Jerry Manuel said after last night’s game that Fernando Nieve has not “hit a wall,” citing the fact that the frequently used pitcher’s velocity has been about the same all season long.
Before we filmed the Baseball Show yesterday, Bob Ojeda and I talked about Nieve, and Bob suggested that though Nieve’s velocity is the same, it looks as if his fastball has flattened out. Bob said that could be because it requires more effort from Nieve to throw the fastball so hard, and so he gives up movement on the pitch.
Sorting through PitchF/X data is certainly not my area of expertise, but I figured I’d take a crack at it to see if there was data to back up what Jerry and Bob were saying. And since Nieve seemed so effective early in the season and has struggled so mightily of late, I hoped to note something that would explain what happened.
For all the graphs below, I only used games in which Nieve threw at least 15 pitches. That’s reasonably arbitrary, I realize, and 15 pitches is still a very small sample. But I figured that would be a decent enough way to sort out what noise might result from a five-pitch outing.
Plus, you know, I don’t have all day, and Nieve pitches a whole lot. That’s sort of the whole thing.
OK, first Nieve’s average fastball velocity:
There’s some fluctuation there, as would be expected, but it appears both Bob and Jerry are right: Nieve’s fastball has not slowed down this season. If anything, he’s been throwing it a bit harder of late.
Now the movement on that fastball:
The most interesting thing here? Those two data points in mid-April that appear to be outliers in both horizontal and vertical break are the two games Nieve pitched in Colorado. I’m sure someone has done way more research into it, but it’s a pretty funny statistical anecdote to see the way (I presume) the air there affects the break on pitches.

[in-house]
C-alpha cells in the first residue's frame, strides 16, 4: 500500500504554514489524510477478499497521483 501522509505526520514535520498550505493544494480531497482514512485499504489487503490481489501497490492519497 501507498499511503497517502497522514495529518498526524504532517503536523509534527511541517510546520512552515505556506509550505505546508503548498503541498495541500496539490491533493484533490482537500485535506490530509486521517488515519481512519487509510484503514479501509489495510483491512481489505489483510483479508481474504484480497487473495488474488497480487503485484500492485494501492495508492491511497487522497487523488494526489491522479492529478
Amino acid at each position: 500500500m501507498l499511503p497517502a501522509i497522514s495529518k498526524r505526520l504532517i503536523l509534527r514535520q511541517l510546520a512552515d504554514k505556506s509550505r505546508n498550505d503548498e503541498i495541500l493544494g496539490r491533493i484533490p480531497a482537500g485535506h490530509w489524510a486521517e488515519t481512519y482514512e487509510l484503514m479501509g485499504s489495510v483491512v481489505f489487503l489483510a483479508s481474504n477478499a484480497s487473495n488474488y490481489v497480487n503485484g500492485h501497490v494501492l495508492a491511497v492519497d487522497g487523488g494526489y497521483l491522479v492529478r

As for Bob’s point about Nieve’s fastball? I’m not sure, but it certainly looks plausible from the chart. The vertical movement has remained reasonably steady through the season, but the horizontal movement — the cutting action — on the pitch has lessened somewhat steadily. On April 9 the average v-break was at -7.79, and it held around there on April 17 and April 27. In his outings on May 13, 16 and 19, Nieve’s average horizontal break was at -4.62, -5.55 and -5.27.
Is that significant? I really have no idea, but it certainly looks so. Maybe someone with more pitchF/X knowledge than I have can help us out here.
And really, I have no way of knowing if the decreased movement is due to overuse or just Nieve not throwing his fastball effectively. Since he’s been used so frequently (and warmed up and not used pretty frequently, too), I’d bet on the former.
But one thing I noticed that seems both clear and reasonably significant is that Nieve has almost entirely stopped throwing his slider. PitchF/X isn’t perfect at identifying pitches, but check this out:
That’s particularly telling because, according to Fangraphs, the slider has been Nieve’s most effective pitch this season. I’m not sure if he’s not throwing it because he’s sore or if his coaches or catchers have talked him out of it — and again, we’re dealing with a lot of small numbers here. In either case, it seems a reasonable enough indicator that something actually has changed for Nieve since his effective start to the season.